Title

The regulation of Cox-2 activation in human colon cancer cells

Date of Completion

January 2004

Abstract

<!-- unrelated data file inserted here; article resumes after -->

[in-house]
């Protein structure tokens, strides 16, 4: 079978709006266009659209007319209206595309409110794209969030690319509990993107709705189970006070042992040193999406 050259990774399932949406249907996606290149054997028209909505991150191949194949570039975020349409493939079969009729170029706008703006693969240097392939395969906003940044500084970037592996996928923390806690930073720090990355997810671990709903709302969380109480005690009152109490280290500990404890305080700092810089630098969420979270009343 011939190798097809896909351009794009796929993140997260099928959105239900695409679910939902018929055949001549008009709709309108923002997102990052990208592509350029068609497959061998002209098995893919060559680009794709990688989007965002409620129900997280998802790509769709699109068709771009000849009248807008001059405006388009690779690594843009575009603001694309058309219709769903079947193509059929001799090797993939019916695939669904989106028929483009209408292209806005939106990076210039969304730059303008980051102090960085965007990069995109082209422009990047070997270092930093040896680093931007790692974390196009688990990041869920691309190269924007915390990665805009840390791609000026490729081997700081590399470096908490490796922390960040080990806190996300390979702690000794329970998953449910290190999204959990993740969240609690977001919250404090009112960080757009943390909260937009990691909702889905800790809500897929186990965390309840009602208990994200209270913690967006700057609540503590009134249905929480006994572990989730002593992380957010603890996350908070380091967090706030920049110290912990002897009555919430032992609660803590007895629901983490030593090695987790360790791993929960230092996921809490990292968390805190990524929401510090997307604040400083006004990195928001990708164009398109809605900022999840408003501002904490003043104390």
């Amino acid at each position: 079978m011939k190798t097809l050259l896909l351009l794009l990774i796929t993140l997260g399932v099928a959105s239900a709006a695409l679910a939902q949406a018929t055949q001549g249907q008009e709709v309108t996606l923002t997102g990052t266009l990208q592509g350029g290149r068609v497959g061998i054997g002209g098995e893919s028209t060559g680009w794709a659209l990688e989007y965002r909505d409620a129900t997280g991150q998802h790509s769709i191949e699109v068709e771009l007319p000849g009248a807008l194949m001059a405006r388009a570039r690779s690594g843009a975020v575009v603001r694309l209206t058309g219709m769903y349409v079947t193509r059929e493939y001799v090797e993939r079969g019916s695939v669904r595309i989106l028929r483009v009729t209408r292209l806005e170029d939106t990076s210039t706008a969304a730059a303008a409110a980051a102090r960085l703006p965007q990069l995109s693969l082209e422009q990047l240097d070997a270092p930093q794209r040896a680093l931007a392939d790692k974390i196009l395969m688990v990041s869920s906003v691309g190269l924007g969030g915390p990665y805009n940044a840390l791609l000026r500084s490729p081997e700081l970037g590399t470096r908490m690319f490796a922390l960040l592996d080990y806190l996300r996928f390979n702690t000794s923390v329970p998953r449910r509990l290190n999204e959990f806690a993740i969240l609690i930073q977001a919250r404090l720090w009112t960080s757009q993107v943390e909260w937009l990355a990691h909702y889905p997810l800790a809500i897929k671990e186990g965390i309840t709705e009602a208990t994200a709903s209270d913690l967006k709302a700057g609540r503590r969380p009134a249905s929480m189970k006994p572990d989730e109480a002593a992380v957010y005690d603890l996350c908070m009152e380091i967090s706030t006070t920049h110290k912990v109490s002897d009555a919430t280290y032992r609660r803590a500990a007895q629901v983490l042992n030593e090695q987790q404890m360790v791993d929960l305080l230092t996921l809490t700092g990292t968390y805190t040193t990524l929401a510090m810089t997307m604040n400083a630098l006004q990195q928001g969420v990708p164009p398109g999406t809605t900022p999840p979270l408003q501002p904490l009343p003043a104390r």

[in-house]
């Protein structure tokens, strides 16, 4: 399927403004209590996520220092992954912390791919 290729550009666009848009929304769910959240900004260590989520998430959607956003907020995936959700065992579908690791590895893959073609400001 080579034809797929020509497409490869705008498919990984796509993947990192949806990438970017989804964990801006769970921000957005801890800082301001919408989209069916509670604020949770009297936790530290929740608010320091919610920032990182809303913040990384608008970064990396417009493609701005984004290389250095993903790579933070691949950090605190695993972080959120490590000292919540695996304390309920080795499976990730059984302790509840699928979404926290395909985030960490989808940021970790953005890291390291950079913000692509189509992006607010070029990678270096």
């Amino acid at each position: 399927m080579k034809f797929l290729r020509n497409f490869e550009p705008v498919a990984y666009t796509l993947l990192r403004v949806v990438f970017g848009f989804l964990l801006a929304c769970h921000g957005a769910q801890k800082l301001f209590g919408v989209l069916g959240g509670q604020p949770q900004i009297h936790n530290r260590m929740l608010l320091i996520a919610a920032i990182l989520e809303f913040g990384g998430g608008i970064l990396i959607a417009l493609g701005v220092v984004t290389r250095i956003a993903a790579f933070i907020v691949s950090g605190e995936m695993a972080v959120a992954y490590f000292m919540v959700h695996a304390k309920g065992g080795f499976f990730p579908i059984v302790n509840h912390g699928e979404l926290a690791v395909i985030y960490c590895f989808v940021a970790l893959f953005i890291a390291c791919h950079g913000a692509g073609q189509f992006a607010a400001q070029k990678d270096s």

As a pivotal enzyme in prostaglandin synthesis, Cox-2 has been shown to be involved in colon carcinogenesis and inflammation. Cox-2 over-expression in tumors protects cancer cells from apoptosis and facilitates tumor angiogenesis. We are interested in Cox-2 regulation in colon cancer cells since this knowledge could provide insight into colon carcinogenesis and suggest ways to suppress Cox-2 expression in colon tumors. Studying the HT-29 colon cancer cell line as a model, we found that Cox-2 mRNA and protein levels were activated over 10-fold by the inflammatory cytokine, TNF-α. As Histone Deacetylase (HDAC) inhibitors have been reported to induce cell growth arrest, apoptosis and differentiation of human colon cancer cells, we determined how HDAC inhibition might affect Cox-2 activation. The HDAC inhibitors butyrate and TSA blocked the TNF-α-induced Cox-2 protein and mRNA synthesis, and dramatically suppressed Cox-2 activity in HT-29 cells. Moreover, we found that the HDAC inhibitors butyrate and trichostatin A blocked Cox-2 activation in a gene specific manner. The suppression of Cox-2 synthesis did not involve promoter inactivation and could be achieved even when applied after the TNF-α stimulus. The effect of the HDAC inhibitors was observed prior to the activation of p21 expression and did not require new protein synthesis. In addition, butyrate did not prevent p38 phosphorylation which regulates Cox-2 mRNA stability. ^ A number of steps in the Cox-2 gene activation pathway were examined to determine how TNF-α and butyrate modulated Cox-2 expression. Neither butyrate nor TSA significantly affected Cox-2 promoter activity, mRNA stability or ARE activity. Instead, TNF-α was found to stimulate RNA polymerase II elongation on the Cox-2 gene, whereas butyrate and TSA induced premature polymerase termination. A butyrate-induced elongational block was also observed on the c-myc gene, as reported for other cell lines. ^ We propose that overcoming a transcriptional block on the Cox-2 and c-myc genes is critical for expression of these genes in cancer cells. The ability of HDAC inhibitors to suppress polymerase II elongation on Cox-2 and c-myc genes indicates that specific protein acetylation reactions are involved in regulating gene expression. It is postulated that the inhibitory effect of HDAC inhibitors on Cox-2 and c-myc expression contributes to their anti-neoplastic activities. ^